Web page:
The Telegraph
Tuesday , May 20 , 2014
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Singh tea legacy awaits PM

A security cabin has come up at the main gate of 3 Motilal Nehru Marg, the new residence of Manmohan Singh. (PTI)

New Delhi, May 19: When Narendra Modi moves into the Prime Minister’s residence, he will find mementos harking back tangentially to a period of his own life he has repeatedly invoked on his journey to 7 Race Course Road — in the form of souvenirs left behind by his predecessor.

Former Prime Minister Manmohan Singh has left behind six tea sets, the only gifts from world leaders he brought home over the past year, at the official bungalow he vacated over the weekend.

Singh, who deposited all the other gifts he had received with a government treasure room known as the toshakhana, as The Telegraph reported on February 17, could under government rules have taken the tea sets with him to 3 Motilal Nehru Marg, his new residence.

But Modi, who in his election rallies and speeches highlighted how he sold tea at a railway station as a child, and his office can now use these cups and saucers to serve tea and coffee to guests.

“Dr Singh and Mrs (Gursharan) Kaur used these tea sets to welcome guests, and earlier this month, issued clear instructions that they would like these sets to stay behind for the new Prime Minister to use,” an aide told this newspaper.

Singh appears to have followed a tradition practised routinely by Presidents in the US — a country he has visited 10 times, more than any other nation, in his decade in office.

When American Presidents vacate office, their families take mementos from the White House only if they can find private sponsors to replace these — even if the mementos were meant specifically for them, or designed at their instructions.

In India, according to veteran protocol officers, it is rare for a Prime Minister or President to leave behind the handpicked gifts he chose to retain in the first place.

Former President Pratibha Patil infamously carted off mementos from Rashtrapati Bhavan to be put in a museum in her native Amravati before she was asked by the government to return them.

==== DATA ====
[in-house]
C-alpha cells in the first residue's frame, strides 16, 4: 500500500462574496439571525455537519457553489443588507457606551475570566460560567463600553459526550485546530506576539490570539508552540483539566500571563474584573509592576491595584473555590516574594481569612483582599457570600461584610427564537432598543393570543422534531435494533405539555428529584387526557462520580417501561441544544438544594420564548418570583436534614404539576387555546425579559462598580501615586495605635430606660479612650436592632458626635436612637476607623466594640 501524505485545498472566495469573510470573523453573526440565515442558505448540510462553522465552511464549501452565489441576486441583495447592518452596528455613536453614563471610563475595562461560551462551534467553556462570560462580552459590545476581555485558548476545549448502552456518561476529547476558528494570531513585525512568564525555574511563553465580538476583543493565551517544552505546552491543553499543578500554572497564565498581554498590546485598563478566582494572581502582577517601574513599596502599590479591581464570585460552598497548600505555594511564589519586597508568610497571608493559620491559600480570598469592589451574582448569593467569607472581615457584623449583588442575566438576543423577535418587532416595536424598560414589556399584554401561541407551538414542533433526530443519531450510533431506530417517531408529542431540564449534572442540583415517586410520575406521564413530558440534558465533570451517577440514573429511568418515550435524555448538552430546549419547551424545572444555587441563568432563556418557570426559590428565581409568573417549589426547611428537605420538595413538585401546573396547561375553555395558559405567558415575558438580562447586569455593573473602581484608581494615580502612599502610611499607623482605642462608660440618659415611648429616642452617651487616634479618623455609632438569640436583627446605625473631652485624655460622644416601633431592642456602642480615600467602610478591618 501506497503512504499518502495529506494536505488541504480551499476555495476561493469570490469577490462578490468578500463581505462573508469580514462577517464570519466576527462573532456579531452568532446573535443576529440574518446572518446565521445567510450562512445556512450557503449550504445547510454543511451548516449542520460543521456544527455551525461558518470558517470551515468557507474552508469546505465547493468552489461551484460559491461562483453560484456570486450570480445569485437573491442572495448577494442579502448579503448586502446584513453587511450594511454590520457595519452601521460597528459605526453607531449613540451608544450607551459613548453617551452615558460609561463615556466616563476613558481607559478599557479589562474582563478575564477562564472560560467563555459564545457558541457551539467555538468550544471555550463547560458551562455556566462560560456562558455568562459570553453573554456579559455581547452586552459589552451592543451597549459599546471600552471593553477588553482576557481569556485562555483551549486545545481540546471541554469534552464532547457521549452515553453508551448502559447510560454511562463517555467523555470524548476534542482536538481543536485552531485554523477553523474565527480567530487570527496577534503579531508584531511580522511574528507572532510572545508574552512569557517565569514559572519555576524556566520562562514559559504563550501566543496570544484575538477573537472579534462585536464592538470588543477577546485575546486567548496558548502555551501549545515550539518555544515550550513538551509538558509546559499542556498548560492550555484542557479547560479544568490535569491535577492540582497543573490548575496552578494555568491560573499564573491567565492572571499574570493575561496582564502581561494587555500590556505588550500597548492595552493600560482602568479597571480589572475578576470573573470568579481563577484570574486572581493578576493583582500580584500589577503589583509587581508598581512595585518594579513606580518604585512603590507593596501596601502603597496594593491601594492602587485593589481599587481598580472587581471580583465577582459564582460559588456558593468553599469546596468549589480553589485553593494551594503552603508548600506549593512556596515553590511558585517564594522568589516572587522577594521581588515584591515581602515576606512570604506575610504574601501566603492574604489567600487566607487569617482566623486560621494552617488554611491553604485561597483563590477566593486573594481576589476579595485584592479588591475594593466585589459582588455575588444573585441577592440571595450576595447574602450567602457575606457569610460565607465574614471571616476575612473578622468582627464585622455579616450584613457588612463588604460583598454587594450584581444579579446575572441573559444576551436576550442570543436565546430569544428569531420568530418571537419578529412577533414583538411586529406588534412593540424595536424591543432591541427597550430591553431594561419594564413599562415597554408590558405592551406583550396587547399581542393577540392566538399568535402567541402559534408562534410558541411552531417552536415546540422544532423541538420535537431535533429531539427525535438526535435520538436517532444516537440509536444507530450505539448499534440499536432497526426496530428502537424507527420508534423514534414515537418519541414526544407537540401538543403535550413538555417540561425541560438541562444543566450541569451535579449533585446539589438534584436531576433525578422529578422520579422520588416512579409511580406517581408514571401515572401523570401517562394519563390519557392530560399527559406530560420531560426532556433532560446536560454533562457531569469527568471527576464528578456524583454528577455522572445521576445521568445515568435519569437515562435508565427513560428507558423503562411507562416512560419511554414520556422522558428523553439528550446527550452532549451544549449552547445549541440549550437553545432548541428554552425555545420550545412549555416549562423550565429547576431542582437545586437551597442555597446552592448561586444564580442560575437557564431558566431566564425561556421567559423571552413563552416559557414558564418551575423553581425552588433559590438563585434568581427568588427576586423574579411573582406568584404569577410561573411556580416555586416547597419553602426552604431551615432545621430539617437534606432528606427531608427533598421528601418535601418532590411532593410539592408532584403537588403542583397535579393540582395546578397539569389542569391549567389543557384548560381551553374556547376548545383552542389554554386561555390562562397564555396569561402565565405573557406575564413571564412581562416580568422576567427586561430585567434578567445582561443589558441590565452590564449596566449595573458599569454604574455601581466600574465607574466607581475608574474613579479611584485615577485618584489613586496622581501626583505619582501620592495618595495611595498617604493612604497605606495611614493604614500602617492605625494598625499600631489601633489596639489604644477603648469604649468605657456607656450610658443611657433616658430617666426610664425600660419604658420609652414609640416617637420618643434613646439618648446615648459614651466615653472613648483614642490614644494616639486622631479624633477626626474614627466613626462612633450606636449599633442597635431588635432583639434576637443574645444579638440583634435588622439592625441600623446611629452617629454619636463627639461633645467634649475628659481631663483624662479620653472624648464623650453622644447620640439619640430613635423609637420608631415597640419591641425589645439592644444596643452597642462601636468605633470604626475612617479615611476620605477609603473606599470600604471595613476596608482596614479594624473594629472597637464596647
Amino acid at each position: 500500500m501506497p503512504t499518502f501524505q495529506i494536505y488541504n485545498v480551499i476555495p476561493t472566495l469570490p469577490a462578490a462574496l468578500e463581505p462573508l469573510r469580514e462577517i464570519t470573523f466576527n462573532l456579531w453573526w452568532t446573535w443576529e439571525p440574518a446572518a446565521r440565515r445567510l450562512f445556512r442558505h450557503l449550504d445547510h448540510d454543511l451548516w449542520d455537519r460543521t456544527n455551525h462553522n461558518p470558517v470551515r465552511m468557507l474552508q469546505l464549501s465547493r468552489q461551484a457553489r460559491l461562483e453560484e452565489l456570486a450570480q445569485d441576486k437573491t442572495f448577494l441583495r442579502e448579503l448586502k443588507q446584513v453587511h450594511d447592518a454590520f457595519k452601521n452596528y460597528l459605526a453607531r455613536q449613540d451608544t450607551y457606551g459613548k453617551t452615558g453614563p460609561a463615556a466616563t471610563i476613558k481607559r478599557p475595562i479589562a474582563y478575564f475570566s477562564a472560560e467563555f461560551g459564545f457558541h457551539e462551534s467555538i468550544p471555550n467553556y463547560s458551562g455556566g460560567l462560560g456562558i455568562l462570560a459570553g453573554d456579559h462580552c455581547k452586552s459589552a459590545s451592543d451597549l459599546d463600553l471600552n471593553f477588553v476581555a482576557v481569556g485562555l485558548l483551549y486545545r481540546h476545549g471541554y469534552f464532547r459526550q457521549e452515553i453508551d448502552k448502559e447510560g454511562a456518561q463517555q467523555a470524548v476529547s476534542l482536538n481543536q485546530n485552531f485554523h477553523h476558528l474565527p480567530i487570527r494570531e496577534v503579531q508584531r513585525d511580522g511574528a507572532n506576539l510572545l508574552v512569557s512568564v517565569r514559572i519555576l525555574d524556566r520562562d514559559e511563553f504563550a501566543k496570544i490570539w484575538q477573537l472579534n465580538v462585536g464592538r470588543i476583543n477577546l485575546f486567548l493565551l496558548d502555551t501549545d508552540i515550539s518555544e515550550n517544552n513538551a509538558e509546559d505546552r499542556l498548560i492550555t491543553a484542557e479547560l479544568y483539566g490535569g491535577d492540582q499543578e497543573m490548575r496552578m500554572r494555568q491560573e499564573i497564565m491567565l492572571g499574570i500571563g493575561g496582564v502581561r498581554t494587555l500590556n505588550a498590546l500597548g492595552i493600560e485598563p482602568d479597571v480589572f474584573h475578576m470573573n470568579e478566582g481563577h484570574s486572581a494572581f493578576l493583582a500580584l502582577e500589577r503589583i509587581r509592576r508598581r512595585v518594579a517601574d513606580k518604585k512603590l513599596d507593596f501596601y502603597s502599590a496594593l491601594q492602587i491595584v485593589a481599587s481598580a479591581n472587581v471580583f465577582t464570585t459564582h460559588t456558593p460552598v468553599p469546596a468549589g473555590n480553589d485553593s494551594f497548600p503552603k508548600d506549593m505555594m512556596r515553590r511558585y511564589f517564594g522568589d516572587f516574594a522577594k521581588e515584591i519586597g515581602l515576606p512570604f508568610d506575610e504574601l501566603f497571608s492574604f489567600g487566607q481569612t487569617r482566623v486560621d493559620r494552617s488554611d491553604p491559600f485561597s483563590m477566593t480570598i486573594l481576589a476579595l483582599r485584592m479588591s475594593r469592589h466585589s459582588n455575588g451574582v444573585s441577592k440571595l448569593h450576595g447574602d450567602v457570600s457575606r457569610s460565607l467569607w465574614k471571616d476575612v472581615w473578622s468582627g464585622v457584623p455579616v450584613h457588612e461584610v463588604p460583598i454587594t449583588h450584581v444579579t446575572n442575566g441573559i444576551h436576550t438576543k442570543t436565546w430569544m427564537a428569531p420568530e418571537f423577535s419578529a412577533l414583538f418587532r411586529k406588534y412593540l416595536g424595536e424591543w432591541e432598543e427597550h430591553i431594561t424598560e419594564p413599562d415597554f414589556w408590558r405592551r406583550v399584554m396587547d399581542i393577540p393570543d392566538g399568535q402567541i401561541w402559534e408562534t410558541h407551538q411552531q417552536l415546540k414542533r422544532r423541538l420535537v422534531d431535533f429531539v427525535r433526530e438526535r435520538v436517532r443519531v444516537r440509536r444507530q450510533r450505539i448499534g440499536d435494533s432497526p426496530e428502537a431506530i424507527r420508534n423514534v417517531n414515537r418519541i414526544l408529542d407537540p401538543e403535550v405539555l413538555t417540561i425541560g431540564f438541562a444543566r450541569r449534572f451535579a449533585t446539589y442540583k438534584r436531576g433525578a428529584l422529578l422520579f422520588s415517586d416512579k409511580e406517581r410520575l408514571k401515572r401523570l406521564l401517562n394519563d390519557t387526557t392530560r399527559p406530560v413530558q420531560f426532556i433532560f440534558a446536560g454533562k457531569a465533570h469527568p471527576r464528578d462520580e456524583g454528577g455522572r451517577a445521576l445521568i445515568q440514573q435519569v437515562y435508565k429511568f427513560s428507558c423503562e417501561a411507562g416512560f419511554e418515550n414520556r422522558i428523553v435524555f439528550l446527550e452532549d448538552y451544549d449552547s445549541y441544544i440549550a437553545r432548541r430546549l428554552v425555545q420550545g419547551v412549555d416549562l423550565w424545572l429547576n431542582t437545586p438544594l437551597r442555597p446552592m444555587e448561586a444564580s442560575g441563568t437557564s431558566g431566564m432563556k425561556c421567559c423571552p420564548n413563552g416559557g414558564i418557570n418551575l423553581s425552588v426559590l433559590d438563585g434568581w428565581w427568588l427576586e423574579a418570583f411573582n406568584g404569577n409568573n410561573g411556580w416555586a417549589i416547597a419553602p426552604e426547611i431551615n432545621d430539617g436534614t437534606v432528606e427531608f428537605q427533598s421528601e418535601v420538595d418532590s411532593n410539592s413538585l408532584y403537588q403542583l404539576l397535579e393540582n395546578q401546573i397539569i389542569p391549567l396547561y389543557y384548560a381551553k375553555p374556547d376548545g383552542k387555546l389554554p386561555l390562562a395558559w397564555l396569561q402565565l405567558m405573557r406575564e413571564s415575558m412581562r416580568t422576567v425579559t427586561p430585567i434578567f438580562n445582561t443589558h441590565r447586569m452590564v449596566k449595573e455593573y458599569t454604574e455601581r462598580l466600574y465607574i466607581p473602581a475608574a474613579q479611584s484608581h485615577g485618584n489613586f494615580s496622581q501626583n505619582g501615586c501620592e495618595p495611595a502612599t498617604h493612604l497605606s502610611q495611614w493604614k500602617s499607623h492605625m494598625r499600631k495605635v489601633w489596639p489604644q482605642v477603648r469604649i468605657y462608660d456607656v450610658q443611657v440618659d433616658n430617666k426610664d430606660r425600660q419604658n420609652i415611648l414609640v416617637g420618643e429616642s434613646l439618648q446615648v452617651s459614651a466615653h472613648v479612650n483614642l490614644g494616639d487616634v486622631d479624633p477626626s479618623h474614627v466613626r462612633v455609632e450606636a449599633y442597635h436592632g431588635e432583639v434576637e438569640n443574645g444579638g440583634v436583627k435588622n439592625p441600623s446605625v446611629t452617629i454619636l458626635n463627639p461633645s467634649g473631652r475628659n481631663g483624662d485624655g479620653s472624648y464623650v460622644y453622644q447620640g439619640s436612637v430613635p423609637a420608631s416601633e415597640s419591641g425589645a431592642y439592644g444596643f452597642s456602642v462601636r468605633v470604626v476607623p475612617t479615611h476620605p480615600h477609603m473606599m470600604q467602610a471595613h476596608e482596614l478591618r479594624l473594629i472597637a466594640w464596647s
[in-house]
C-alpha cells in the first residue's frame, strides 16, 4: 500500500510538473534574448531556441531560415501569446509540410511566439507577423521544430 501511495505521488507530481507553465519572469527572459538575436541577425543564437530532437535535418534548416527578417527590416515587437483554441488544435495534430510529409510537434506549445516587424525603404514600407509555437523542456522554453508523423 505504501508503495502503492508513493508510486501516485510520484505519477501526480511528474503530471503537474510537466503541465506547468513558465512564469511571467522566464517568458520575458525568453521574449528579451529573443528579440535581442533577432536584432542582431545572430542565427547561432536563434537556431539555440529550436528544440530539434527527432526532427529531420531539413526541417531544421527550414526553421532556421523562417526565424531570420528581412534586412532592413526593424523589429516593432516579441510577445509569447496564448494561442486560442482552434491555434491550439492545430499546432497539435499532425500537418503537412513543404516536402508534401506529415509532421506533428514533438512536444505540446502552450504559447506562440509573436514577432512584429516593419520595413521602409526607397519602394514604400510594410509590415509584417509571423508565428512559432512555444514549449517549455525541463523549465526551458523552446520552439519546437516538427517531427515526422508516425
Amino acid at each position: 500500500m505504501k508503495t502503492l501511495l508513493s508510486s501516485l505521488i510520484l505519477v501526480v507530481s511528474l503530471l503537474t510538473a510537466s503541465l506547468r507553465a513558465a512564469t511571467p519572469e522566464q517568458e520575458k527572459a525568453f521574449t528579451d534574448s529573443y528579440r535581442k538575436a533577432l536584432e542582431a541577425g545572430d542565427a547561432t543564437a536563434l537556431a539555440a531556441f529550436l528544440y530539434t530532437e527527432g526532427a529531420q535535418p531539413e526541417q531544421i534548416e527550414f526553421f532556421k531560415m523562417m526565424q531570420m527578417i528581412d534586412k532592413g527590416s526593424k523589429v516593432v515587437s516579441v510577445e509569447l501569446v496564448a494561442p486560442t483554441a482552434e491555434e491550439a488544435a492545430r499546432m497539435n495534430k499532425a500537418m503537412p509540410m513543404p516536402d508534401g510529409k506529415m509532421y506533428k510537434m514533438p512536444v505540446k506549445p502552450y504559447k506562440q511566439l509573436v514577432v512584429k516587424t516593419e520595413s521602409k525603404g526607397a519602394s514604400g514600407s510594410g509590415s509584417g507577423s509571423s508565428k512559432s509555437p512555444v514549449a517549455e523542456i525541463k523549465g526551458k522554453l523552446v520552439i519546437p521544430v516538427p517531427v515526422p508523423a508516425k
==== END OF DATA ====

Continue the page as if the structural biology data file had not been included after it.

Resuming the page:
Apart from the tea sets, Singh has also left behind for Modi a cricket bat he received as a gift from British Prime Minister David Cameron in 2010.

Singh has never been known to show much interest in sports. Modi, on the other hand, heads the Gujarat Cricket Association.

Technically, the gifts Singh received were for the person holding the office of India’s Prime Minister — and not for him in his personal capacity.

But diplomatic services across the world spend a significant amount of time and resource thinking up gifts that the would-be recipient head of government or state would personally appreciate and remember.

“The idea is to tell the head of government that the gift isn’t just a formality but a token of friendship that the recipient would like and, so, remember,” a former chief of protocol at India’s external affairs ministry said.

“Trust me, missions here in New Delhi would have started dissecting Modi’s possible preferences even before he has been sworn in.”

If Modi chooses to stay opaque about those preferences the way Singh did for many years, diplomats and foreign leaders may struggle.

Cameron’s choice of a cricket bat may not have made an impact on Singh, who never visited the United Kingdom after the Conservative-Liberal Democrat government came to power in 2010 although Cameron has visited India thrice in this period.

The Americans discovered a gift that did make a mark when they noted Kaur’s appreciation of a porcelain tea set gifted by US First Lady Michelle Obama to the spouses of G20 leaders at a meeting in Pittsburg in September 2009.

Others — including German Chancellor Angela Merkel — followed up with tea sets as gifts to Singh over the past five years.

Gifts received from foreign dignitaries must be deposited by the recipient with the toshakhana, where they are valued by customs officials. Government officials are entitled to retain gifts up to a value specific to their rank and can take home more costly gifts by paying the difference.

But Singh, who could retain gifts valued up to Rs 5,000 without any additional payment, returned every gift he received, even if it was valued below this limit, over the past year — except the six tea sets.

“There’s a thrill to figuring out what works as a gift for a foreign dignitary, to knowing what’s at the least a safe gift,” a diplomat from a western European nation said.

“Now, with the new Indian Prime Minister coming in, we’ll have to start over again.”